We take no views on the US elections themselves. We'll leave that to others. But, in the meantime, expect transatlantic relations to get worse. We also don't think that Biden can or will position himself in this campaign as a protector of the transatlantic alliance.

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June 22, 2020

Greece seeks EEZ deal with Egypt to counter Turkey

The delineation of economic zones in the Mediterranean sea has turned into a geopolitical power game between the EU and Turkey, with big implications especially for Greece and Cyprus.

It started with the maritime border deal Turkey struck with its ally in Tripoli in December 2019. Ankara is using that deal to justify its drilling activities near Cyprus, aiming now to start drilling only six miles off the Greek islands of Crete, Rhodes, Kassos and Karpathos. 

In response, Greece is intensifying its efforts to reach agreements on its exclusive economic zones with other neighbouring countries. Rome and Athens signed an agreement of intent two weeks ago. Negotiations also resumed with Egypt that had been going on since 2011. This could be a game changer for Greece, practically annulling the Memorandum between Turkey and Libya's Government of National Accord (GNA).

The timing could be ripe for a deal. Egypt is flexing its muscles against Turkey over Libya, with an attempt to broker a peace deal which Turkey and the GNA have refused to accept. Libya and the delineation of EEZ zones could become two intertwined subjects about influence in the region. Last week, in a symbolic gesture, the Greek foreign minister not only met his counterpart in Egypt but also the president Abdel Fattah el-Sisi.

What deal can Greece and Egypt achieve? The two countries have different approaches politically and practically, writes Macropolis. Egypt prefers a partial deal that leaves certain islands including Crete out. So far it seems that Egypt was unwilling to resolve the matter, to avoid conflict with Ankara. This may change with the evolving stance over Libya.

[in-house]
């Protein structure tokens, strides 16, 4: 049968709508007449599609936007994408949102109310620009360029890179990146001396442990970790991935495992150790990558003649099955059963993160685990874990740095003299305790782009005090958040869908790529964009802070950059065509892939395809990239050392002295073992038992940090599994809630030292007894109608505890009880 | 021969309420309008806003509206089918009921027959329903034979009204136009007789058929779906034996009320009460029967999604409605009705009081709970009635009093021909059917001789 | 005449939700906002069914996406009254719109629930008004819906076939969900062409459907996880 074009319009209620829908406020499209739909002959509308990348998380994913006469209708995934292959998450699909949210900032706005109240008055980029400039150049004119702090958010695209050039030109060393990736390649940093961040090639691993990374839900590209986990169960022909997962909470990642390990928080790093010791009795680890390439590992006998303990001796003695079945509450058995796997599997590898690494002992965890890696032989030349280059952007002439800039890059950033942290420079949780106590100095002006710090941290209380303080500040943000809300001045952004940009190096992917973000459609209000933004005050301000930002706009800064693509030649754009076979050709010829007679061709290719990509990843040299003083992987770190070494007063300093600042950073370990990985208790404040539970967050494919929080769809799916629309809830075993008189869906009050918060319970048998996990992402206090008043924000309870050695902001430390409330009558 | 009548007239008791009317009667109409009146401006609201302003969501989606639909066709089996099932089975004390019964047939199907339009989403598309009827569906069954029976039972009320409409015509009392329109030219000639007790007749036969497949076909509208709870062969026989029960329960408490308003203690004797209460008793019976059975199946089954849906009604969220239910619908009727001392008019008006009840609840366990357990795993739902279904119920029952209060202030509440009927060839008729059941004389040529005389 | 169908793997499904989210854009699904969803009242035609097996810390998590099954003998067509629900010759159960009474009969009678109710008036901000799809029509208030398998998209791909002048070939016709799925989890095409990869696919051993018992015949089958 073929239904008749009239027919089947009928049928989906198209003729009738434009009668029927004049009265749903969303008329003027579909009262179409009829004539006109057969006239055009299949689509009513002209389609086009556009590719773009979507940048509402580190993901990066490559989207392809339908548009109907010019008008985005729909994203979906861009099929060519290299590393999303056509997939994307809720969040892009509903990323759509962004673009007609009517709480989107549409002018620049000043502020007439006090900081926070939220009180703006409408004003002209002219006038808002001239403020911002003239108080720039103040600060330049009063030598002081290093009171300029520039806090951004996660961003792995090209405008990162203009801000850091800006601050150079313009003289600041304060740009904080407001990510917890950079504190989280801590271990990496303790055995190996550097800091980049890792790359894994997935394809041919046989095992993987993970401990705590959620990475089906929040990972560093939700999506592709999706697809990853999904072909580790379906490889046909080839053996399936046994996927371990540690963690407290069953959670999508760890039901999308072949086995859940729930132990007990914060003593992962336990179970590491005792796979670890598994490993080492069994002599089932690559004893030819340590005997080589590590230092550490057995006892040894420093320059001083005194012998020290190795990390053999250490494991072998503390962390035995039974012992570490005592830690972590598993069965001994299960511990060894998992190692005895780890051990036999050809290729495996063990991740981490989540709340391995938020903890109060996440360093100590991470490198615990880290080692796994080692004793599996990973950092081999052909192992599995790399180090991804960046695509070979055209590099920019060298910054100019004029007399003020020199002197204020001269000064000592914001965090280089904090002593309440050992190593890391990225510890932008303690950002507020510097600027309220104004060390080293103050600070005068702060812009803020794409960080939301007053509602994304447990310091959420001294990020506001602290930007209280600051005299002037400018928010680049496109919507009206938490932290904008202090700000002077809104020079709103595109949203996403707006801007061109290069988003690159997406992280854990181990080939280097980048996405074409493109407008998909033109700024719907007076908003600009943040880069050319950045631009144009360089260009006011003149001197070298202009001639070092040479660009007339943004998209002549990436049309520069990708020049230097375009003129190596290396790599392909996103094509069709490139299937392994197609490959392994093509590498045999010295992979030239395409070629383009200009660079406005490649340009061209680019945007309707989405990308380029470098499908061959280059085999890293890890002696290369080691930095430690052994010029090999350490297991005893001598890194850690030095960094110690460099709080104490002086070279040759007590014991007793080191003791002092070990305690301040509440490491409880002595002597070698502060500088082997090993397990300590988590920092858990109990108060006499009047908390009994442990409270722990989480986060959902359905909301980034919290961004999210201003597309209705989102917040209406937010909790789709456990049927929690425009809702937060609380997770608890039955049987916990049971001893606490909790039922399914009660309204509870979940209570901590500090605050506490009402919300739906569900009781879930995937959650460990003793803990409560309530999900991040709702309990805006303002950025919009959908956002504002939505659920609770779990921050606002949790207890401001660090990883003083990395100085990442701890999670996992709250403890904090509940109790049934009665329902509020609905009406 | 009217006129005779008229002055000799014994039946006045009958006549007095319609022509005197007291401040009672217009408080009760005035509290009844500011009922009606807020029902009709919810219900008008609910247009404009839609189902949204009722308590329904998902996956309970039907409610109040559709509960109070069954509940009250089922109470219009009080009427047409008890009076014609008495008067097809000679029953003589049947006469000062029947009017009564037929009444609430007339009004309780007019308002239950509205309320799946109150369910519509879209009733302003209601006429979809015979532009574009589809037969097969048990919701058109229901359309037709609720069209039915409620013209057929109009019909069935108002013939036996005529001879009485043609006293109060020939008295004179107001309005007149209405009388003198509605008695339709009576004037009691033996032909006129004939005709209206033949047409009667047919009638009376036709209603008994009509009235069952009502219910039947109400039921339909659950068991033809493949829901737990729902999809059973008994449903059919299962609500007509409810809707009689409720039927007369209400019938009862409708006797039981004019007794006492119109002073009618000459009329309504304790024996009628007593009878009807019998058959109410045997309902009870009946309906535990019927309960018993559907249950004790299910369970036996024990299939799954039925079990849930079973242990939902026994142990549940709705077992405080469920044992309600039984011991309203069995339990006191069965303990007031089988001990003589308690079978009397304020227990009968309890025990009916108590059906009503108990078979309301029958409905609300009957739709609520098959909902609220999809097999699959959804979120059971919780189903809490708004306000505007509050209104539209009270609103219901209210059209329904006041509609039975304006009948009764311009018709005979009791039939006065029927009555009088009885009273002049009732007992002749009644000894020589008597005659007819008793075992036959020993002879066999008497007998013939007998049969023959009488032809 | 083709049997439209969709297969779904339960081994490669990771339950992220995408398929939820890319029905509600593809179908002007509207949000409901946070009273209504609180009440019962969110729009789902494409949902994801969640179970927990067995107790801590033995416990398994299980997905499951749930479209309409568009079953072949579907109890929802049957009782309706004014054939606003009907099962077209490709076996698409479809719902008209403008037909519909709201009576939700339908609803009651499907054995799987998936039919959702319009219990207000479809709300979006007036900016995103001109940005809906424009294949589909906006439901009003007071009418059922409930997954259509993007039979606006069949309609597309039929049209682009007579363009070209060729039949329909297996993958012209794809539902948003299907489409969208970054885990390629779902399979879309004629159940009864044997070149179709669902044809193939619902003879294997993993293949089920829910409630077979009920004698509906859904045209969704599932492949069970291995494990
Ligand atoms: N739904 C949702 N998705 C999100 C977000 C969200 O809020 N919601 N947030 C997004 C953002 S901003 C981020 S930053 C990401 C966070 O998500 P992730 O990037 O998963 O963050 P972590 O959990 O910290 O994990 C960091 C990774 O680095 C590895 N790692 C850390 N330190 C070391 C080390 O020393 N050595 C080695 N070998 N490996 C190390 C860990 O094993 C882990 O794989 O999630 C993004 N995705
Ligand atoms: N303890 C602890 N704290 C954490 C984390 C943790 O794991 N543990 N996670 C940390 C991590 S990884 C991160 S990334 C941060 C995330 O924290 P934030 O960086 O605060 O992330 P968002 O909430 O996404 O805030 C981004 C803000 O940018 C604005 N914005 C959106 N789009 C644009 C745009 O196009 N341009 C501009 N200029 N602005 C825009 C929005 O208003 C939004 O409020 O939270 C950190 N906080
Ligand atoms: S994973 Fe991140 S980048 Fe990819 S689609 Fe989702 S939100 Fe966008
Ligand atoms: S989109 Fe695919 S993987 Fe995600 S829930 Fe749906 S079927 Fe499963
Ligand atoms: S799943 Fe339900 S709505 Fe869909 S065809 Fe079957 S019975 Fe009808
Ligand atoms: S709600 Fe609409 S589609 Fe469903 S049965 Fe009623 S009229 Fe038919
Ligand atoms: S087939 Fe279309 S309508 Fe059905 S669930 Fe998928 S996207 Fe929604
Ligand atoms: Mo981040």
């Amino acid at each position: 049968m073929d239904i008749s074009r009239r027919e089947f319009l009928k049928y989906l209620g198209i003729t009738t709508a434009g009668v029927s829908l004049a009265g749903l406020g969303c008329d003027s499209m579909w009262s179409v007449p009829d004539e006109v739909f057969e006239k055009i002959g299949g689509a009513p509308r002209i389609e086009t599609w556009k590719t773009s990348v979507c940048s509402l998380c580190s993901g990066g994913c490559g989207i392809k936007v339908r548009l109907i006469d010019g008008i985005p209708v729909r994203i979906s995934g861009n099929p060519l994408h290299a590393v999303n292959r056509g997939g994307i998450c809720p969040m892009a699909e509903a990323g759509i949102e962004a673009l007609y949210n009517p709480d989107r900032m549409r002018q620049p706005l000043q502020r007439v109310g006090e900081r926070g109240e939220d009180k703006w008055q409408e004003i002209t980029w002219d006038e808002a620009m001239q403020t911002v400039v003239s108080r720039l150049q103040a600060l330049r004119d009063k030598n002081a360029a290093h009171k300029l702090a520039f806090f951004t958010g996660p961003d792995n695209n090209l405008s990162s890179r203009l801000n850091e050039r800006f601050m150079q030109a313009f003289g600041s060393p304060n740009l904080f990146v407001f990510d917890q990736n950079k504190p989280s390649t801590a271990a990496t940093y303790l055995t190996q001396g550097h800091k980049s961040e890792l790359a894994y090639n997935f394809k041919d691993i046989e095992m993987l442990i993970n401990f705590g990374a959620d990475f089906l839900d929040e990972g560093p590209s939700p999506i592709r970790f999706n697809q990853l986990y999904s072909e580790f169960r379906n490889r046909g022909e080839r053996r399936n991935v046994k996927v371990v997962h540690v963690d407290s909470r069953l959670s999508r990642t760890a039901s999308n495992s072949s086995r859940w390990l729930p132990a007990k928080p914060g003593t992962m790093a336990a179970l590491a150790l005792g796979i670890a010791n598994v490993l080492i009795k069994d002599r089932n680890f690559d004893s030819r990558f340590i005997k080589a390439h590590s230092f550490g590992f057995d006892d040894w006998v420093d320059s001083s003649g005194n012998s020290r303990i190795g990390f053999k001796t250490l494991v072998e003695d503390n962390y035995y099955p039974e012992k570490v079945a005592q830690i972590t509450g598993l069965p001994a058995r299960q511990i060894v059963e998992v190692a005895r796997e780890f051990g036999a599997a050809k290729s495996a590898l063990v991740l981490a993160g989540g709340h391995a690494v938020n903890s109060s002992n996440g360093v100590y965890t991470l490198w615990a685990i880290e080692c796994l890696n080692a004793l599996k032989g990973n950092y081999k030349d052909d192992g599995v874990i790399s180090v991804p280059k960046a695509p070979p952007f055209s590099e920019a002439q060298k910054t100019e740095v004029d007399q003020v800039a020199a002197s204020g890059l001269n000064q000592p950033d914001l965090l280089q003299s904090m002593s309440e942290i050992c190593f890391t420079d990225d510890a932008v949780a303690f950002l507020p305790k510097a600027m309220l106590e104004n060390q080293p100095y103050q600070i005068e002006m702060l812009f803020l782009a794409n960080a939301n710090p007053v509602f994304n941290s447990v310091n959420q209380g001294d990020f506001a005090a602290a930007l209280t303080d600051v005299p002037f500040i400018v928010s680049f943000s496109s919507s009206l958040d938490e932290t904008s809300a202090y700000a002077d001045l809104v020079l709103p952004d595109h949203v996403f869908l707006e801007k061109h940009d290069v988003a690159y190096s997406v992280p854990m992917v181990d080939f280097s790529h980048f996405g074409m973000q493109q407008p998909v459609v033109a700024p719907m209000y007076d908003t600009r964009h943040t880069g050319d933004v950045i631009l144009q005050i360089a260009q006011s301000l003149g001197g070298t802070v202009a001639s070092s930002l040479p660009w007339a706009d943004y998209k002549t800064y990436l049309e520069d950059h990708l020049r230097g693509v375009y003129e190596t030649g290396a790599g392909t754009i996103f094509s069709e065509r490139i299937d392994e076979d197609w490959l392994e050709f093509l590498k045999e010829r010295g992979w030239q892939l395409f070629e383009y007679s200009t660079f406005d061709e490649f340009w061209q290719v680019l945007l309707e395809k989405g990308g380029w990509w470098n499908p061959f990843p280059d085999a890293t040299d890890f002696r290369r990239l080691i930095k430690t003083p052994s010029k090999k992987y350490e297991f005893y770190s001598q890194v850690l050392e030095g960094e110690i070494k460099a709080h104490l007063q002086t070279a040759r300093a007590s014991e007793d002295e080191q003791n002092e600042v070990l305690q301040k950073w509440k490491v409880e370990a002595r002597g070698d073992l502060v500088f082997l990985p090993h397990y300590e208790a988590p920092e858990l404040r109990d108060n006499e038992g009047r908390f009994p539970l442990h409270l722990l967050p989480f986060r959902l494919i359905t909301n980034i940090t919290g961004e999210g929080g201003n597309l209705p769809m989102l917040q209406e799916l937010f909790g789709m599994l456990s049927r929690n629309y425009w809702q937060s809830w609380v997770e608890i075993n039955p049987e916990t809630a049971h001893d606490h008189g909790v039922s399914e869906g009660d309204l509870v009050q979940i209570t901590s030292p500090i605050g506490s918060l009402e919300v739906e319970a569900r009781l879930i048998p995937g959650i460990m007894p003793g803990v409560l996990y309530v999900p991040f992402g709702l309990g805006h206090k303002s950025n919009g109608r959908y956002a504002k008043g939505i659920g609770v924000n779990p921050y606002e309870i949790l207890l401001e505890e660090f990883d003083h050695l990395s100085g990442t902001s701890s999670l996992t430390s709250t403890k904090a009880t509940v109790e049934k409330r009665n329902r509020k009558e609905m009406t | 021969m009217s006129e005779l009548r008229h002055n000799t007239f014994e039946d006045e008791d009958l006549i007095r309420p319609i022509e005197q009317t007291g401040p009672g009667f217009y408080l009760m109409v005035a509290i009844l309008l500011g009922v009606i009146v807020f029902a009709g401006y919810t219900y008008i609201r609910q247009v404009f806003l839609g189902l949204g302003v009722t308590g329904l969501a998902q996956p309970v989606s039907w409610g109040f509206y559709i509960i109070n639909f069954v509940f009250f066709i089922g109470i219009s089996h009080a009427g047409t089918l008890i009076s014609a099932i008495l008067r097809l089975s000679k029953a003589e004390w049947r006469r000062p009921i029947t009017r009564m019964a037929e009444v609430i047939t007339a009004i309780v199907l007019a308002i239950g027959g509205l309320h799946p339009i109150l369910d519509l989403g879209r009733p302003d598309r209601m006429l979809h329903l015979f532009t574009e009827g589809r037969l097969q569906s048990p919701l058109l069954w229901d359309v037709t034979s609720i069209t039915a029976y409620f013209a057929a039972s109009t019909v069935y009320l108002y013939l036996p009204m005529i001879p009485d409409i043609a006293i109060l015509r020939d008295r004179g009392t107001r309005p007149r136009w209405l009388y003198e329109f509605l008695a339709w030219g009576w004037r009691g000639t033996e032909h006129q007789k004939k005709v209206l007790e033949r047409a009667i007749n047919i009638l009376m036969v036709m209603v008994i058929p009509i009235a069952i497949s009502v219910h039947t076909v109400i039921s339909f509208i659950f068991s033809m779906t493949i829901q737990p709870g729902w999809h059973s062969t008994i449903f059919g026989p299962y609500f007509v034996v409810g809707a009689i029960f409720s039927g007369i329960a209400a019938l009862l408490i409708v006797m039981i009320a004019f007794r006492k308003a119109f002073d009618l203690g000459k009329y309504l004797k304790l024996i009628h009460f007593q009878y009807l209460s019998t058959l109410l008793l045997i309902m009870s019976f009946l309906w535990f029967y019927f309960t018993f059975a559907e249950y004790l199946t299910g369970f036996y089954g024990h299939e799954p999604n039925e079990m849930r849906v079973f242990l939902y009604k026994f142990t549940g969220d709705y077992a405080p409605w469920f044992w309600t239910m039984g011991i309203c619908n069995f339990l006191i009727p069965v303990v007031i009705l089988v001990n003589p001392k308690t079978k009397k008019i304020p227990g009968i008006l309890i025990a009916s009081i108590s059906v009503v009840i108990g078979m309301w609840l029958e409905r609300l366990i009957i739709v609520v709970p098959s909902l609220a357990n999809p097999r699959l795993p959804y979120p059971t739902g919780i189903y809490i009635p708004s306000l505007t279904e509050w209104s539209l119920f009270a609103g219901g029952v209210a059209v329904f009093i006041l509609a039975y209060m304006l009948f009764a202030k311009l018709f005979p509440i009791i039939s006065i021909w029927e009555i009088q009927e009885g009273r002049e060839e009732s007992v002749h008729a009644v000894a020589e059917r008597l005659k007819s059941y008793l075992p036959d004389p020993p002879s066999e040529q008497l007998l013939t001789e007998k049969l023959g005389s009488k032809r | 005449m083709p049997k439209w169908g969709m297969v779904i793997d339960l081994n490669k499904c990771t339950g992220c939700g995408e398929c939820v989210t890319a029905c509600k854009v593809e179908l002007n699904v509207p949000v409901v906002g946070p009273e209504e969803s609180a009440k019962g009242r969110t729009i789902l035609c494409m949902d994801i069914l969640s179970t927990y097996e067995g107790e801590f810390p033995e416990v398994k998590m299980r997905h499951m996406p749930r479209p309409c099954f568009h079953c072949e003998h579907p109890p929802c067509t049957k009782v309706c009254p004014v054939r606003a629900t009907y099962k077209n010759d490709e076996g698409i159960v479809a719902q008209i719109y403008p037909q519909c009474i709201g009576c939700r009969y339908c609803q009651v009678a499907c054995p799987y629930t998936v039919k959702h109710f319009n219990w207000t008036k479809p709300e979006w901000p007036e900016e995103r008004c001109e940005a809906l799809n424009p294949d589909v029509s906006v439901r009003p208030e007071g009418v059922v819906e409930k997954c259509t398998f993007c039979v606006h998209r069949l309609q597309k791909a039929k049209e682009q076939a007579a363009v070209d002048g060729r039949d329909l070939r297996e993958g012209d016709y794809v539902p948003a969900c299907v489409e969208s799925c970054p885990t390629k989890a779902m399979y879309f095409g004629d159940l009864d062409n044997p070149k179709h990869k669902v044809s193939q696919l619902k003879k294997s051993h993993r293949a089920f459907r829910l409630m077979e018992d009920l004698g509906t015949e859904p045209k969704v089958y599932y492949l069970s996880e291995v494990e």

Whatever the outcome, even a partial deal that leaves out problematic zones would help Greece. For Athens the urgency is to seek a deal with Egypt over the disputed areas included in the Turkish-Libyan memorandum. But Turkey is not likely to sit bck watching Greece seek its own deals in the the region. The Turkish foreign minister insisted on Saturday that there can be no agreement in the eastern Mediterranean without Turkey. At a tourism forum Mevlut Cavusoglu said that what Turkey has not been able to explain in words, it expresses with its actions. Turkey is open to dialogue with everyone including Greece, he said. How far would Turkey go? Given their successes in Libya, Ankara may feel confident to continue its expansionary moves in the Mediterranean. But the Turkish economy is weak and there is pressure to have early elections this year. This may weaken the mandate for Recep Tayip Erdogan and his vision for the region.